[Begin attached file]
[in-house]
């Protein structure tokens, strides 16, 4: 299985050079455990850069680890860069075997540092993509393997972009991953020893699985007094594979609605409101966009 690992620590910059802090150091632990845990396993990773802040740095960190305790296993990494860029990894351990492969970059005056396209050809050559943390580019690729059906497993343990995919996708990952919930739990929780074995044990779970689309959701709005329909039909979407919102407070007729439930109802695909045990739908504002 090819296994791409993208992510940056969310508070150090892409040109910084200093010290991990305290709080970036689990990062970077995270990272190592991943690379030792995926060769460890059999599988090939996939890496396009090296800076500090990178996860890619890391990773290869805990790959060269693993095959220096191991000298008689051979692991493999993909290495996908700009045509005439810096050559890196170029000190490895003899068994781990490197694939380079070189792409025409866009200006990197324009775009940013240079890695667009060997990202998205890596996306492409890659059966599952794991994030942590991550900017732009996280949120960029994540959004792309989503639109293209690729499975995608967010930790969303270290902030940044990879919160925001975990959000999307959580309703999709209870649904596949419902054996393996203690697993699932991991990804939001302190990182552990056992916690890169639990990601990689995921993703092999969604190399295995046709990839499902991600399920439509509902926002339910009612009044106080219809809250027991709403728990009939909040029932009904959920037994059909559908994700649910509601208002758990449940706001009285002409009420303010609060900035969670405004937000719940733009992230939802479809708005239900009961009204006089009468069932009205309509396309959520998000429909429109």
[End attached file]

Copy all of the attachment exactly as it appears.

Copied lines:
[in-house]
């Protein structure tokens, strides 16, 4: 299985050079455990850069680890860069075997540092993509393997972009991953020893699985007094594979609605409101966009 690992620590910059802090150091632990845990396993990773802040740095960190305790296993990494860029990894351990492969970059005056396209050809050559943390580019690729059906497993343990995919996708990952919930739990929780074995044990779970689309959701709005329909039909979407919102407070007729439930109802695909045990739908504002 090819296994791409993208992510940056969310508070150090892409040109910084200093010290991990305290709080970036689990990062970077995270990272190592991943690379030792995926060769460890059999599988090939996939890496396009090296800076500090990178996860890619890391990773290869805990790959060269693993095959220096191991000298008689051979692991493999993909290495996908700009045509005439810096050559890196170029000190490895003899068994781990490197694939380079070189792409025409866009200006990197324009775009940013240079890695667009060997990202998205890596996306492409890659059966599952794991994030942590991550900017732009996280949120960029994540959004792309989503639109293209690729499975995608967010930790969303270290902030940044990879919160925001975990959000999307959580309703999709209870649904596949419902054996393996203690697993699932991991990804939001302190990182552990056992916690890169639990990601990689995921993703092999969604190399295995046709990839499902991600399920439509509902926002339910009612009044106080219809809250027991709403728990009939909040029932009904959920037994059909559908994700649910509601208002758990449940706001009285002409009420303010609060900035969670405004937000719940733009992230939802479809708005239900009961009204006089009468069932009205309509396309959520998000429909429109």